Thanks to our hosts Amanda, Anna and Diego, we just had a wonderful time in Buffalo (and at Niagara falls, here are some pictures). All three of them are very active in their community, organising various volunteer programs. Continue Reading
Early this morning we left Utica for Ithaca. To be fair, Tocqueville never went to Ithaca. He stopped at Syracuse and continued to Auburn to see the prison. This prison was considered the most modern of its kind in the early 19th century. And since the original purpose of Tocqueville’s trip was to write a report about penitentiary reform, he was exited to finally come here.
Tocqueville wrote to his mother: “Here I am at last at Auburn, at this famous Auburn of which we have spoken so often and about which all those who live on the Penitentiary System in France have said things so fine and so false. Not that the institution is not really very fine, but it is other than it is imagined by our excellent friends, the philanthropists of France.”
When Tocqueville walked through the prison, he was surprised to learn what the supposedly revolutionary instrument was that the guards used to discipline the inmates: a whip (or how Tocqueville called it: a fouet).
The Cornell Prison Education Program
Auburn prison still exists. It’s now euphemistically called Auburn Correctional Facility and they hopefully no longer whip the inmates. Instead, they offer university classes to some of them. The classes are part the Cornell Prison Education Program. Here’s what the program is about:
Our work supports a regional collaboration that brings together Cornell faculty and graduate students to teach a free college-level liberal arts curriculum to a select group of inmates at Auburn Correctional Facility and Cayuga Correctional Facility. The credits can be applied toward an associates degree from Cayuga Community College.
The Cornell Prison Education Program is dedicated to supporting incarcerated persons’ academic ambitions and preparation for successful re-entry. (…)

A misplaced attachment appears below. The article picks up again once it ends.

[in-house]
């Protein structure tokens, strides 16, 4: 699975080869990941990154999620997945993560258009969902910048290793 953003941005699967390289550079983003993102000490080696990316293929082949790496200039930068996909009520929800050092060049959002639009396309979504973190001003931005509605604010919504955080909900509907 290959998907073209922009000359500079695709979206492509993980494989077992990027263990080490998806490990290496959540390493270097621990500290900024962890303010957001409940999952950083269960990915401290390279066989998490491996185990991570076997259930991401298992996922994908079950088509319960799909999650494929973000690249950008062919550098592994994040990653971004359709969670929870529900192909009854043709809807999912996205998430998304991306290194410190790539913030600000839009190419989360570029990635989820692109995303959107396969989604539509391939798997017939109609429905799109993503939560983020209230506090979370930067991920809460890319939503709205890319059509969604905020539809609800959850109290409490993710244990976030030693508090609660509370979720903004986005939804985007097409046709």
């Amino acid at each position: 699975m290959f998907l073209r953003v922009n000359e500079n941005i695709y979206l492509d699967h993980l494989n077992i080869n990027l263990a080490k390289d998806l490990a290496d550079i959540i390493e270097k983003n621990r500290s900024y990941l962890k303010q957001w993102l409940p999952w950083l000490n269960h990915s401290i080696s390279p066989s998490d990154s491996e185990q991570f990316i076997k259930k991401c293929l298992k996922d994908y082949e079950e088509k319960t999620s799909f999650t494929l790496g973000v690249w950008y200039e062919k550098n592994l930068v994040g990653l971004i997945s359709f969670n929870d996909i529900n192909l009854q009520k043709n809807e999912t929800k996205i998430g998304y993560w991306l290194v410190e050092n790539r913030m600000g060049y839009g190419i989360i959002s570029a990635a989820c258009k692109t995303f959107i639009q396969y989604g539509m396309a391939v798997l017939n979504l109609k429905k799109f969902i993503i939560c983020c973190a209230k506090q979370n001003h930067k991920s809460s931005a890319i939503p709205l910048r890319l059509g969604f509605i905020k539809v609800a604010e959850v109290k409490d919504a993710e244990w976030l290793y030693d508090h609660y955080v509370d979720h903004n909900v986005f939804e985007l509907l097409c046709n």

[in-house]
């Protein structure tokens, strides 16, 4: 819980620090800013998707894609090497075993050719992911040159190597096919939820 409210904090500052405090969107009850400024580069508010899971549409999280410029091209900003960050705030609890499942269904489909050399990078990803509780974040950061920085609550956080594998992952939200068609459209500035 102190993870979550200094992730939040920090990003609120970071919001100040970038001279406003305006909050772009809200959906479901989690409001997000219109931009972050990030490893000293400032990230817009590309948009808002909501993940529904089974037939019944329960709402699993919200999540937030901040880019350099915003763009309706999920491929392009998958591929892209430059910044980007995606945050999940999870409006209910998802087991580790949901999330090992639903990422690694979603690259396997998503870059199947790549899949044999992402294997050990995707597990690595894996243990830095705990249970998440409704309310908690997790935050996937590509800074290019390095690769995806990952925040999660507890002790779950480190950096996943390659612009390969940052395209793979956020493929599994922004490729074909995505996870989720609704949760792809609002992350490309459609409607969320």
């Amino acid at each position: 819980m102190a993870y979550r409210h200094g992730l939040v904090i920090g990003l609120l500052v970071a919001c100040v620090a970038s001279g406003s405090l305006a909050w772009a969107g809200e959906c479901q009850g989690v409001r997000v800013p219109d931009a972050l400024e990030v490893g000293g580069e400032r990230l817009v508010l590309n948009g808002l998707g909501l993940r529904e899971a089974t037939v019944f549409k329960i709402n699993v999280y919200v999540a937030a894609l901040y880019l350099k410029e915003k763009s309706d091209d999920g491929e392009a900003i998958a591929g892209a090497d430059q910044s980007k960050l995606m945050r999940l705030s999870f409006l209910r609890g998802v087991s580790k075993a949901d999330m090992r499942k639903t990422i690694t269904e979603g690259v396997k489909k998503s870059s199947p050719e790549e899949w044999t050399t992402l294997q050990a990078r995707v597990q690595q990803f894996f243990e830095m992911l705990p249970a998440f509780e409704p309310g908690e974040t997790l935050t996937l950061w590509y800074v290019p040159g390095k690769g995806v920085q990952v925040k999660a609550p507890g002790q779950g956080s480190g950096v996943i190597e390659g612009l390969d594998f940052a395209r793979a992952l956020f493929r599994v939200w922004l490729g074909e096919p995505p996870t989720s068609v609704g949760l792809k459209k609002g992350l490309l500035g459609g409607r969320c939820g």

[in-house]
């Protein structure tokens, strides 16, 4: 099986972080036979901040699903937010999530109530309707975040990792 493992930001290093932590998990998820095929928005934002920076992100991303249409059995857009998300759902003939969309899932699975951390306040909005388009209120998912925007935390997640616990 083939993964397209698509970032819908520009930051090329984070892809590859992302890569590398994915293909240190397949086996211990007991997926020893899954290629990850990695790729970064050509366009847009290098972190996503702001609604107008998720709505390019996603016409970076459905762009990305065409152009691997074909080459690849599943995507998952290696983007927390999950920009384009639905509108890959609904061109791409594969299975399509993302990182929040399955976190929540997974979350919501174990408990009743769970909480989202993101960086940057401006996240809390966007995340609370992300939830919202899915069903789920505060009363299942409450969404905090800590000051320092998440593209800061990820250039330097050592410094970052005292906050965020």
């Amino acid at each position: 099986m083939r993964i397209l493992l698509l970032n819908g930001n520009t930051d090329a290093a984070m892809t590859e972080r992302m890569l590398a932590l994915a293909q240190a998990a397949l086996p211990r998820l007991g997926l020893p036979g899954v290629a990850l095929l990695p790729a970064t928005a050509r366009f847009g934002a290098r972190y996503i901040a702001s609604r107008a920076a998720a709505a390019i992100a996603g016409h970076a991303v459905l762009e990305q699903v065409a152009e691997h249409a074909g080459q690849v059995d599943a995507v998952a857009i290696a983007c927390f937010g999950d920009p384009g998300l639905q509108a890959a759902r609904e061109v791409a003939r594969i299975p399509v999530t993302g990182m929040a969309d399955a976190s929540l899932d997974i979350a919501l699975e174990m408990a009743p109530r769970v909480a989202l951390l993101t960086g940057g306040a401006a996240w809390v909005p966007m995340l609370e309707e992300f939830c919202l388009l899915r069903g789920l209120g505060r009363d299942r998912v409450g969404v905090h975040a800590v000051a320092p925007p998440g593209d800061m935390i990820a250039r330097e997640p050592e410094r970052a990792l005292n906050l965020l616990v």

The privately-funded program was initiated in the mid-1990s when tax-funded college programs were ended by an act of Congress.
At 10 o’clock this morning, we had an appointment with Jim Schechter, the Executive Director of the program. In our video, he explains what it’s like for inmates to be enrolled in the program, how they benefit from it, and how education generally helps with re-entry into society.
Joe Biden debated Paul Ryan tonight. They put up an entertaining and pointed 90 minutes that I would summarize like this:
And the debate is over. Biden was more energetic and aggressive, Ryan seemed a bit bland but well prepared. Moderator Raddatz did very well.
— Sebastian Horn (@herrhorn) Oktober 12, 2012
The animated gifs by the Guardian and tumblr give you a good idea of what the candidates’ “style” was like during the debate. I’m sure there will be more talk about this tomorrow, as republicans are already framing Biden’s behaviour as condescending and non-presidential.
I had never heard about Yonkers – until recently. I was reading a book in which the city of Yonkers, just bordering the Bronx, plays a central role. The book was World War Z by Max Brooks. Now, for all the people out there that are not nerdy enough, this book probably won’t ring a bell, because it’s a book about… ehm… Zombies.
In short, in World War Z the world has been infested by a zombie plague. Ten years after the plague began, an agent of the United Nations Postwar Commission publishes a report, consisting of interviews with witnesses from different nationalities. World War Z is this report.
Since we’re passing through Yonkers on our journey, we thought it would be nice to talk to the author of the book, Max Brooks. He is an American author, screenwriter – and a zombie specialist. He knows everything about them and wrote more than one book about this thrilling topic. When we asked him if he could answer some questions about the elections and American society in general, he was all up for it. Here are his replies, which he sent us via email. Continue Reading
Equality is one of the key concepts in Tocqueville’s Democracy in America. “Nothing struck me more forcibly than the general equality of condition among the people”, he wrote. Yet, what did he mean by equality?
Today, we spoke to Professor Allan Silver, who has been teaching sociology at Columbia University for almost 50 years and who calls himself a “Tocqueville enthusiast”. Professor Silver said that equality for Tocqueville was a condition of society that assigns equal dignity and respect to all. The French writer was less concerned about equal political rights or equal economic status.